By Zachary Cohen and Paula Reid, CNN
Washington (CNN) — A key former White House official was interviewed earlier this year by special counsel prosecutors investigating the handling of classified materials by both former President Donald Trump and President Joe Biden, CNN has learned.
The former career official, who was in charge of advising the Trump and Obama administrations on the declassification process, is the only known witness to be interviewed by both teams of prosecutors investigating Trump and Biden.
During those voluntary interviews, the former official told CNN there was a distinct difference in the line of questioning from prosecutors in the two probes.
While prosecutors in the Trump case aggressively focused on any first-hand interactions with the former president, including conversations about how to properly declassify documents, prosecutors in the Biden case were more concerned with the mechanics of packing and moving boxes into Biden’s home in Delaware as his time as vice president came to an end.
“You wouldn’t expect it to match the intensity, and it didn’t,” the former official said comparing the interview with Biden investigators to discussions with prosecutors in the Trump probe.
Speaking to CNN on condition of anonymity, the former official said he told federal prosecutors that Trump knew the proper process for declassifying documents and followed it correctly at times while in office.
The interview with the former official, which has not been previously reported, is the latest indication that prosecutors are seeking evidence suggesting Trump understood the process for declassifying documents. That could undercut Trump’s claims that he automatically declassified everything he took with him to Mar-a-Lago.
The Justice Department recently informed Trump’s legal team that he is a target in the classified documents investigation, sources familiar with the matter told CNN, a sign that prosecutors may be moving closer to indicting the former president.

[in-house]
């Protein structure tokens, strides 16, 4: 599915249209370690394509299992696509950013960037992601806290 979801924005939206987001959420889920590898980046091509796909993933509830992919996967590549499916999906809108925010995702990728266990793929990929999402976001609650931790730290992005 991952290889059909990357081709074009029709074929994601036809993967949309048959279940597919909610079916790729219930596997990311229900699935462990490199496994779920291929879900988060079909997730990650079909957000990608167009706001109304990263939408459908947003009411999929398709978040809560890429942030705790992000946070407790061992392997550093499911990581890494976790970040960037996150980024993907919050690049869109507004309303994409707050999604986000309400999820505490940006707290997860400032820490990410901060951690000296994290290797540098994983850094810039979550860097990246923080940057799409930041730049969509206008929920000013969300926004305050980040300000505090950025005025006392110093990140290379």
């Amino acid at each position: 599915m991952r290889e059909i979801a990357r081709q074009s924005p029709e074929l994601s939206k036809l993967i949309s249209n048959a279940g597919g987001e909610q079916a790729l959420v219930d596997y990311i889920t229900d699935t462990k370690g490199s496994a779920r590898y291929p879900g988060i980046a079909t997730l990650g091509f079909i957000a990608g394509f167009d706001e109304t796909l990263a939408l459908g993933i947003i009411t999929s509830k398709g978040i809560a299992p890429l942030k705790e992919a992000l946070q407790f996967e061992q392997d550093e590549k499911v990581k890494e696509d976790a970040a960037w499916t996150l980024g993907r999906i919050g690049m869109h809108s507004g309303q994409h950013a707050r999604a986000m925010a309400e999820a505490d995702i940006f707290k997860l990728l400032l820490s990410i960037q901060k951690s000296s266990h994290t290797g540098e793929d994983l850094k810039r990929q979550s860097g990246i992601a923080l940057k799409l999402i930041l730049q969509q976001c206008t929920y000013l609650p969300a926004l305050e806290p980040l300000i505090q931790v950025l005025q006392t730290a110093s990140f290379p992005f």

‘Get your declassifying tools’
The former official described working with Trump and his top advisers to properly declassify certain documents, including a 2018 congressional memo related to the Russia investigation.
The former official recalled to prosecutors how then-National Security Council lawyer John Eisenberg met with Trump in the Oval Office to discuss declassifying the memo.
When he emerged from the Oval Office, Eisenberg directed the former official to “get your declassifying tools.”
The former official then huddled with White House lawyers in a nearby office redacting the memo by hand for declassification and release based on Eisenberg’s guidance.
During the interview with prosecutors, the former official provided names of former Trump officials who spoke directly to the former president about the declassification process while in office. That includes Eisenberg, former White House counsel Don McGahn and former White House chief of staff John Kelly.
Eisenberg, who was listed as one of a handful of custodians for Trump’s presidential records at the time he left office, declined to comment when asked about his role in declassifying the 2018 memo and whether he has been contacted by the special counsel’s team. McGahn did not respond to requests for comment.
Evidence Trump understood process
CNN first reported last month that the National Archives was preparing to hand over to special counsel Jack Smith 16 additional records that show Trump and his top advisers had knowledge of the correct declassification process while he was president. Last week, CNN also was first to report that federal prosecutors have obtained an audio recording in which Trump acknowledges he held onto a classified Pentagon document about a potential attack on Iran.